If you live in the University area, chances are you have seen the silo behind Back Creek Presbyterian Church.
The church is at N.C. 49 and Back Creek Church Road. You can also see the silo from I-485, near exit 33. It has two large crosses that are sometimes outlined with lights.
Several weeks ago, a reader suggested I write a column about the silo. It took a bit of research, but I finally got the entire story.
The silo was built in the early 1960s to store corn for the beef cattle on Ralph Cochran’s farm. But the story is much more interesting than that.
I met with two people who knew Cochran: Chip Wampler, scoutmaster for Boy Scout Troop 49 (sponsored by Back Creek church), and Ben Stroup, a retired dairy farmer and lifelong member of Back Creek church.
Stroup and Cochran used to have adjoining property before the highways came along. Back then, the area was called Newell, not Charlotte.
Besides raising black Angus cows, Stroup said, Ralph Cochran worked as a sawmill operator, sawing timber. Cochran built his barn in 1953. Stroup said they got the plans for the barn from what was then N.C. State College (now N.C. State University). Construction of the silo was contracted out, Stroup said. The corn stored in the silo was used for winter feed.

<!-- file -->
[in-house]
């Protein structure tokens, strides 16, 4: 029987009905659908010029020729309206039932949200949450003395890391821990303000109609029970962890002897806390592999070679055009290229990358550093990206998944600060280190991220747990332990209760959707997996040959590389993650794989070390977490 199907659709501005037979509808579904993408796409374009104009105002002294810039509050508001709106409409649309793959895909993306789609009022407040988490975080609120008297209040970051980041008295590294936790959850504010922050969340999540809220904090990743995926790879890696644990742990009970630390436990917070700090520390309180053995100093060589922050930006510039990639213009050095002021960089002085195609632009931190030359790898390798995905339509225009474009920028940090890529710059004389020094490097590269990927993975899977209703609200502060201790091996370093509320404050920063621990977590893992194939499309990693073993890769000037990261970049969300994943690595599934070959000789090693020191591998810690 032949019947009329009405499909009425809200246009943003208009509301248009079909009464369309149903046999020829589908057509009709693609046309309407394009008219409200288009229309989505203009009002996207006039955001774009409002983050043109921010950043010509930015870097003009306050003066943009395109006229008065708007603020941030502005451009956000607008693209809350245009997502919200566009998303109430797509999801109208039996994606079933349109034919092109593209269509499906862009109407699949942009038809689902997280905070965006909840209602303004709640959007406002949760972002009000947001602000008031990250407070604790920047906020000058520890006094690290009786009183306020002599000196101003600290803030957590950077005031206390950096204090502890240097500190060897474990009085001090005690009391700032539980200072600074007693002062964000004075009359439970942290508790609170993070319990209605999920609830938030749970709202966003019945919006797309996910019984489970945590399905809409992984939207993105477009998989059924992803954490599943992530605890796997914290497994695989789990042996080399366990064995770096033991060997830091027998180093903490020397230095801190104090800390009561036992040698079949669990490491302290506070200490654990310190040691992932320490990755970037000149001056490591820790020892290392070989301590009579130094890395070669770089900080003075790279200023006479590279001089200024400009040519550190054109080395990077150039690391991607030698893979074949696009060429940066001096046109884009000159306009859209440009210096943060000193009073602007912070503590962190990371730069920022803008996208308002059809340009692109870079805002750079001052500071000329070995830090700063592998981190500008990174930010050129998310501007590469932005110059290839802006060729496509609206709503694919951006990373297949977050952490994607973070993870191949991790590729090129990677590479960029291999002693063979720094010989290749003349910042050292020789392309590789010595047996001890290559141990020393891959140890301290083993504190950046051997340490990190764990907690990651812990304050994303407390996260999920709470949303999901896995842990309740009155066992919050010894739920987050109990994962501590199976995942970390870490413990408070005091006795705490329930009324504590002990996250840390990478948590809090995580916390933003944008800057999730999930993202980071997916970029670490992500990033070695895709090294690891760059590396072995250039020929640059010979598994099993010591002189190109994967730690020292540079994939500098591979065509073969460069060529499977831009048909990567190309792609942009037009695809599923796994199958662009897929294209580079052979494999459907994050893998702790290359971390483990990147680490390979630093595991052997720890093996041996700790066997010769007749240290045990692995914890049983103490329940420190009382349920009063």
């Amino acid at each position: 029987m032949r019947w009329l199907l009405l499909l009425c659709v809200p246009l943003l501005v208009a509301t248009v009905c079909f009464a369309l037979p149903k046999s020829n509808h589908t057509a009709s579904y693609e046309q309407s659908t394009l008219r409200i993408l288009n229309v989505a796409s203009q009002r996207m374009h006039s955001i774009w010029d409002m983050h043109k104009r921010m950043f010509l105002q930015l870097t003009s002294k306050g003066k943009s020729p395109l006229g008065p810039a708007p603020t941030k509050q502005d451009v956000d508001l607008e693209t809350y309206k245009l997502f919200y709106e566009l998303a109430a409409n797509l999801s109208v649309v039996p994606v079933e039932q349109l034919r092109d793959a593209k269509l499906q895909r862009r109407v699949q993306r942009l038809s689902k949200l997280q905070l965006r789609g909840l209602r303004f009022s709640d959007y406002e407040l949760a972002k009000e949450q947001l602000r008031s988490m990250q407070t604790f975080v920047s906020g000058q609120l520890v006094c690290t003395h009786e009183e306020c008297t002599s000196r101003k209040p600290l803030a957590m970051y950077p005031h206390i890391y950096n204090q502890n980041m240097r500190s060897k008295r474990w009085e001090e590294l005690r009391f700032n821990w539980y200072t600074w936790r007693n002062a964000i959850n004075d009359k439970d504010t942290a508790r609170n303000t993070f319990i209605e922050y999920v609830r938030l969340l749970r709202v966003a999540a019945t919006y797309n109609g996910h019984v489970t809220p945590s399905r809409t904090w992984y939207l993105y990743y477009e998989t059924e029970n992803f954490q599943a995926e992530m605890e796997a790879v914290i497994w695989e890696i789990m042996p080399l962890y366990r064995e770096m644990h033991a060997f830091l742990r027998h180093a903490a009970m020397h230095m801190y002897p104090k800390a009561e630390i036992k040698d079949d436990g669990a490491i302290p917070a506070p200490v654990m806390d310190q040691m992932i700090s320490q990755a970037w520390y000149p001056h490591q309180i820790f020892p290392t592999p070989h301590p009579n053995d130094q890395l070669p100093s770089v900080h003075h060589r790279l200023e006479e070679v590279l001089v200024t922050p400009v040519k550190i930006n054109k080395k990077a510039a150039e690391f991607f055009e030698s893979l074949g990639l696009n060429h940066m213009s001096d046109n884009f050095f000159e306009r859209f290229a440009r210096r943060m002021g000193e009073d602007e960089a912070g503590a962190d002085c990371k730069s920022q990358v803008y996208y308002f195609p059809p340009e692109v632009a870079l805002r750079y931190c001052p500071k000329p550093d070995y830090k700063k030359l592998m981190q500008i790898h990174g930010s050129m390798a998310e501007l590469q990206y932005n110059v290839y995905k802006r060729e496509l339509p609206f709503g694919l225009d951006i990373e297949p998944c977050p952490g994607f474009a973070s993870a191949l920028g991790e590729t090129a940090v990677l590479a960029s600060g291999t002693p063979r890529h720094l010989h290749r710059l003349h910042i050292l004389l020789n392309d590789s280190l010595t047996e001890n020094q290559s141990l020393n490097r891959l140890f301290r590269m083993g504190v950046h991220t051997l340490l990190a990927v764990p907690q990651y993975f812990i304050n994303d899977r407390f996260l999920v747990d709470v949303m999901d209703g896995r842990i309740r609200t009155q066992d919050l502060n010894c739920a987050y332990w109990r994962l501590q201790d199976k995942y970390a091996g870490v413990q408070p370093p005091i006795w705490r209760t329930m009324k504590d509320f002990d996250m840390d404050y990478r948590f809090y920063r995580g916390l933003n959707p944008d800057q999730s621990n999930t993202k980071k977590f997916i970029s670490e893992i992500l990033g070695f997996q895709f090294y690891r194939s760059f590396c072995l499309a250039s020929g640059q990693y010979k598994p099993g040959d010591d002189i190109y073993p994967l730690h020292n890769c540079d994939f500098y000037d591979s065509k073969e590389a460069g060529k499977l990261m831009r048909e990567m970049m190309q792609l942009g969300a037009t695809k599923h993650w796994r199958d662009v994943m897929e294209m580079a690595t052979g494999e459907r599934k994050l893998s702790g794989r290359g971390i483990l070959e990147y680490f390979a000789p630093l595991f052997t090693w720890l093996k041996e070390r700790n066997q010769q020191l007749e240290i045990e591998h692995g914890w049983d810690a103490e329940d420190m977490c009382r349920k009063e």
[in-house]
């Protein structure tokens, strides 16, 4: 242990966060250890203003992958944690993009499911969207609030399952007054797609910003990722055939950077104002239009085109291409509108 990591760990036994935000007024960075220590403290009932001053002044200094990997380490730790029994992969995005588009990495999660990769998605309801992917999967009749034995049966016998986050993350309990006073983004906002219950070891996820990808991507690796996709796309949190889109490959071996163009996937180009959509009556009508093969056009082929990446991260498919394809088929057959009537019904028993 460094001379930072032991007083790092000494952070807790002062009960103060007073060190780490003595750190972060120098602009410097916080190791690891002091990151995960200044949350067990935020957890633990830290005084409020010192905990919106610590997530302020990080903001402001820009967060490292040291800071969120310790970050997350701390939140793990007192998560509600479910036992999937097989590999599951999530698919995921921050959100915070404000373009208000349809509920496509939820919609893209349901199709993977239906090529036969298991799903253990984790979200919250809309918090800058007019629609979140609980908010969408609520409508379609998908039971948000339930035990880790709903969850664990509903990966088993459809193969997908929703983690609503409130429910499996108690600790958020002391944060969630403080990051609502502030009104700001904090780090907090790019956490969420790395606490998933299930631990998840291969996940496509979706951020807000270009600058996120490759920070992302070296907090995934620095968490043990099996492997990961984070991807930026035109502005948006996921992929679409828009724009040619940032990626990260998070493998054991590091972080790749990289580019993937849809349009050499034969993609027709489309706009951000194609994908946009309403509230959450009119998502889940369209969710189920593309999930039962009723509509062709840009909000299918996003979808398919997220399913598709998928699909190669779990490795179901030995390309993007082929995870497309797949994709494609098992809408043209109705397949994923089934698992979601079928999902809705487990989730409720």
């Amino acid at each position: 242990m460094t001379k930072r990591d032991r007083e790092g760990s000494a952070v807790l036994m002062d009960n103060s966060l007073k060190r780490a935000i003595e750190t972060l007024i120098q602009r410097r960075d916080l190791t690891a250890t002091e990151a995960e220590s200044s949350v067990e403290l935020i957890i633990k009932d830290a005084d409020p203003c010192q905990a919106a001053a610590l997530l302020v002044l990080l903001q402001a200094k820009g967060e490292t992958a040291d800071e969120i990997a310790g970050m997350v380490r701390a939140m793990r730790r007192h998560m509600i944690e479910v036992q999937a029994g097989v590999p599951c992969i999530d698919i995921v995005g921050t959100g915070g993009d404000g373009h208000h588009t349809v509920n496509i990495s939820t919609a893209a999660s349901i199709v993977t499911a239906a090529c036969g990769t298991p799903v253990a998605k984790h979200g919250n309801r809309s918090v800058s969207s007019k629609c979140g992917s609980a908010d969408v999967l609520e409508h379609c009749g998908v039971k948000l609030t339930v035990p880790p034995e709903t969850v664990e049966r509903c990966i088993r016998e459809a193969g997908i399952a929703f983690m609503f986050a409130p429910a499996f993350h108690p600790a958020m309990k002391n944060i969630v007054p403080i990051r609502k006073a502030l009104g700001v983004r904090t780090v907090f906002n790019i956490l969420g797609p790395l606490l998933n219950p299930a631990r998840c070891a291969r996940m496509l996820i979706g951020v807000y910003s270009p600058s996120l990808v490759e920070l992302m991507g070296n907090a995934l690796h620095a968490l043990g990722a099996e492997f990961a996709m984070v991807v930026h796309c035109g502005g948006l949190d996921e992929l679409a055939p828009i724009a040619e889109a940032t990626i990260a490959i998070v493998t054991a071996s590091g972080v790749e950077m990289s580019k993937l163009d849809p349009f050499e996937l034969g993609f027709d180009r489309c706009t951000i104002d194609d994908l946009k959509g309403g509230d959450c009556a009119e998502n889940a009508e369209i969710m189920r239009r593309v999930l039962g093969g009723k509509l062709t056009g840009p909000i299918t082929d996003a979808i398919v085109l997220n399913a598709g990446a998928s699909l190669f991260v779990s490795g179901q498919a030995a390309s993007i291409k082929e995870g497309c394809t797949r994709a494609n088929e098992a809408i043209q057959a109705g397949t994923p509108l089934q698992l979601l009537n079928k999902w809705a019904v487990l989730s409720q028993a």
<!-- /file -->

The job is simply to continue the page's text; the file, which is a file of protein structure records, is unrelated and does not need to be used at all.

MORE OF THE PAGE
Both men were interested in maintaining their agricultural community.
Cochran died in 1996. He had no family and left his entire estate to Back Creek church. His wishes were to expand the church cemetery and create a large play area for children, including ball fields.
Wampler was blown away by that gesture.
“There had always been a false rumor that Cochran did not like children,” Wampler said.
And as a child, he used to push the preacher’s kid over a fence onto Cochran’s property just to see what would happen.
In the early ’90s, the late Ken Hoffman, a fellow church member, came up with the idea to put two canvas crosses on the silo. He recruited his son-in-law Eddie Stroup, Ben Stroup’s son, to help with the project.
Ben Stroup said, “They did it to recognize our savior.”
Wampler said his Boy Scout troop replaced the canvas crosses with wood and lights and floodlights. They also built a fence to stop kids from climbing the silo.
In 1998–99, the Scouts also refurbished the adjoining barn on the property, including the installation of a $30,000 brick floor. There was no cost to the church.
The barn is beautiful and can be used for church community activities, Wampler said, adding, “Many of the projects on the church property were Eagle Scout projects.” It is obvious a lot of work was involved.
“Other projects included painting the barn, replacing tin on the roof and even constructing a memorial area for veterans,” Wampler said.
Wampler said the troop would love to put LED lights on the crosses one day, when they can afford it.
If you would like to help their LED lights shine, call Wampler at 704-995-3559.